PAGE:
As a boy, I loved action-figures. GI Joe was my hero and if there was one guy I’d ever want in my foxhole, it was him. I had the GI Joe Navy S.E.A.L. Scuba set. The G.I. Joe Egyptian Explorer Jeep set complete with sarcophagus-mummy-winch holder. The G.I. Joe Jungle Python-Slashing set complete with authentic plastic machete. I was all things G.I. Joe. Boy, could I accessorize that man-doll: grenades, ammo, M-16, Howitzer, you name it.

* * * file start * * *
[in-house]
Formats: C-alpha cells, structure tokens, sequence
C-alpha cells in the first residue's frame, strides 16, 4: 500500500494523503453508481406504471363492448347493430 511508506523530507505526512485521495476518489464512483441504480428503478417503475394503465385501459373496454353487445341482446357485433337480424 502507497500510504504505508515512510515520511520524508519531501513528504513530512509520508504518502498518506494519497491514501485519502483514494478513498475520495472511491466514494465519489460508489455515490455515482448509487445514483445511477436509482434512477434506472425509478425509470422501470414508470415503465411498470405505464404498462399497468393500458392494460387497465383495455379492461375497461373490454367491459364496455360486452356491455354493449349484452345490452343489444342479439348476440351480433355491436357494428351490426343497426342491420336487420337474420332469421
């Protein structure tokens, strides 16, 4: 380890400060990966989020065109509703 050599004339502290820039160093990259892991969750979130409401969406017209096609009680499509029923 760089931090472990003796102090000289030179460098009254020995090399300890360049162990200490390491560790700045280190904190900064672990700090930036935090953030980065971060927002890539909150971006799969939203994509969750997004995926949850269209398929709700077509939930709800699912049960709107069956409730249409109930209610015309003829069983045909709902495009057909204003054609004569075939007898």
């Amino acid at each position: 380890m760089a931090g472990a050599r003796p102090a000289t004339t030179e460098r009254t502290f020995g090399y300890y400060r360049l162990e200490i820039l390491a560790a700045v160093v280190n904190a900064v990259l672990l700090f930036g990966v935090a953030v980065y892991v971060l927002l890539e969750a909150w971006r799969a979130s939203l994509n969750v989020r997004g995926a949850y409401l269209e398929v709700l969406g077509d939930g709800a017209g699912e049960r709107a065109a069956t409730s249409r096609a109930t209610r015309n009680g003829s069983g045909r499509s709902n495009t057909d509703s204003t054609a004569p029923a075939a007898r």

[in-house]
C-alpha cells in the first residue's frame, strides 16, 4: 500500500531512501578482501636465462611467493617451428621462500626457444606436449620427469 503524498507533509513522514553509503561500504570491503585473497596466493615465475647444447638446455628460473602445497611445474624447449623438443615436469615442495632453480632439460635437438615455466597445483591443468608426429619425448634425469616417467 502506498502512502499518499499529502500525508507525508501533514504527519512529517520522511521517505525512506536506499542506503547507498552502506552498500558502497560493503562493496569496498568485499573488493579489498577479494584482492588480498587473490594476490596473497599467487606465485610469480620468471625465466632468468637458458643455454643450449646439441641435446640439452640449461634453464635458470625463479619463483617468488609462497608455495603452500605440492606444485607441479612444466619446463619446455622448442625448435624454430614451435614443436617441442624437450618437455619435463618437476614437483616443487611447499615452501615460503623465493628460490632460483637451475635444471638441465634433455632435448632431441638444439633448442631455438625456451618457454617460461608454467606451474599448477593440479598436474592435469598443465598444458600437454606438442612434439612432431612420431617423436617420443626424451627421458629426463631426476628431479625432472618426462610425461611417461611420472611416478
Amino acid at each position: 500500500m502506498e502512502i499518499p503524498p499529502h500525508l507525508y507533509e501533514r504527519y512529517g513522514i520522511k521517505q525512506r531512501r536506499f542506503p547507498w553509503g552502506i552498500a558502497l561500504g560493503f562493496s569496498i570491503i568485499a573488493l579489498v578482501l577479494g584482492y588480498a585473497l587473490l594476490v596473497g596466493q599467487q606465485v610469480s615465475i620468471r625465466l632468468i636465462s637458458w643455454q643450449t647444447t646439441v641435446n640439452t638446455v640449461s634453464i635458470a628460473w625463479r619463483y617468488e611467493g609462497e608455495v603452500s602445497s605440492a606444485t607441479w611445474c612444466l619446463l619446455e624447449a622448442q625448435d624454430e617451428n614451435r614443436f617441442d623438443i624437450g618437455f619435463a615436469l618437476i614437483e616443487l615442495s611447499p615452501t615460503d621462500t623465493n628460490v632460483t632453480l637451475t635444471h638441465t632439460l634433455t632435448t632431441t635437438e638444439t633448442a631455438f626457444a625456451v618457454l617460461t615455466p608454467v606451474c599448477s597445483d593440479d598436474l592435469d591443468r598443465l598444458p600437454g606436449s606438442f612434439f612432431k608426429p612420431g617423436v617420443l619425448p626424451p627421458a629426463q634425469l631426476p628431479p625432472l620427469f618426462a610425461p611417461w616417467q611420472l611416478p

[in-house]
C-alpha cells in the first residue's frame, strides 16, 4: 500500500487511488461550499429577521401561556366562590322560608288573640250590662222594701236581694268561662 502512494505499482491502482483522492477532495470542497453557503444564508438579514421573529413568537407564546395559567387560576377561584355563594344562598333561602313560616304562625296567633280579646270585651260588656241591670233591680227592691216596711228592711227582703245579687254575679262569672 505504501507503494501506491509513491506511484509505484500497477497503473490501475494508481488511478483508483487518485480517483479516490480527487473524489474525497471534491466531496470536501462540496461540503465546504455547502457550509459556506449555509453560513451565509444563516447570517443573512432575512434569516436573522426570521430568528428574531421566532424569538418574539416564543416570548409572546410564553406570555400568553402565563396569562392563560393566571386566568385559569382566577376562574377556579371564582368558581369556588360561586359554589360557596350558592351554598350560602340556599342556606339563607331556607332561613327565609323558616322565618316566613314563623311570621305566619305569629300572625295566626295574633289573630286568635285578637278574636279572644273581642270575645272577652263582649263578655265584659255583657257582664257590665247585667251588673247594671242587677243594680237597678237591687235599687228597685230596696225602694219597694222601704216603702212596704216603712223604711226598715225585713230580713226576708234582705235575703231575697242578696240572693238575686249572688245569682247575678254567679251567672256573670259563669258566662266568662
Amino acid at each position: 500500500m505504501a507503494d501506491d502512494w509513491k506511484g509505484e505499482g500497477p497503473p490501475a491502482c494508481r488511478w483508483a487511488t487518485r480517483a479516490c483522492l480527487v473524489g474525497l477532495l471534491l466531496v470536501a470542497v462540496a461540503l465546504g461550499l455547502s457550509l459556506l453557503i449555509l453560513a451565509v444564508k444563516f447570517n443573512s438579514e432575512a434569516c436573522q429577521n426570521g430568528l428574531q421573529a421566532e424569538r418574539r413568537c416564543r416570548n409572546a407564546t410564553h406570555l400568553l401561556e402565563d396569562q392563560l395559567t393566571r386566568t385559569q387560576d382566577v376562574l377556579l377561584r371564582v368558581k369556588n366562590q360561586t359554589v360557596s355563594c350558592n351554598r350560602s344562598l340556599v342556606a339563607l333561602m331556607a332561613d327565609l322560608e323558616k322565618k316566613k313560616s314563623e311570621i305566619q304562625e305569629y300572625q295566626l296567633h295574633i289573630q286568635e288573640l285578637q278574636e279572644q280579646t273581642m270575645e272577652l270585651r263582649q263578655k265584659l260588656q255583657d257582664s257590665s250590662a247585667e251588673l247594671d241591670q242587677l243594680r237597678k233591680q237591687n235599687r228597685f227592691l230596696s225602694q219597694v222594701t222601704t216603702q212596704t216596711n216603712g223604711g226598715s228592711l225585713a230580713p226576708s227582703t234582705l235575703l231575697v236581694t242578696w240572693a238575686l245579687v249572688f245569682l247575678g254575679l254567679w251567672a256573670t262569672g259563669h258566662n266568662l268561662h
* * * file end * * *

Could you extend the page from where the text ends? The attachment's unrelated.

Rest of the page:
What did I love about G.I. Joe? Popping muscles and cammo aside, G.I. was a man of action. He represented courage, initiative and risk-taking. Every quality one needs to be an action-oriented artist. Though G.I. Joe never practiced “The War of Art,” he has a lot to teach writers, actors, filmmakers, musicians, visual artists–every kind of artist imaginable–about the importance of being an action-oriented artist.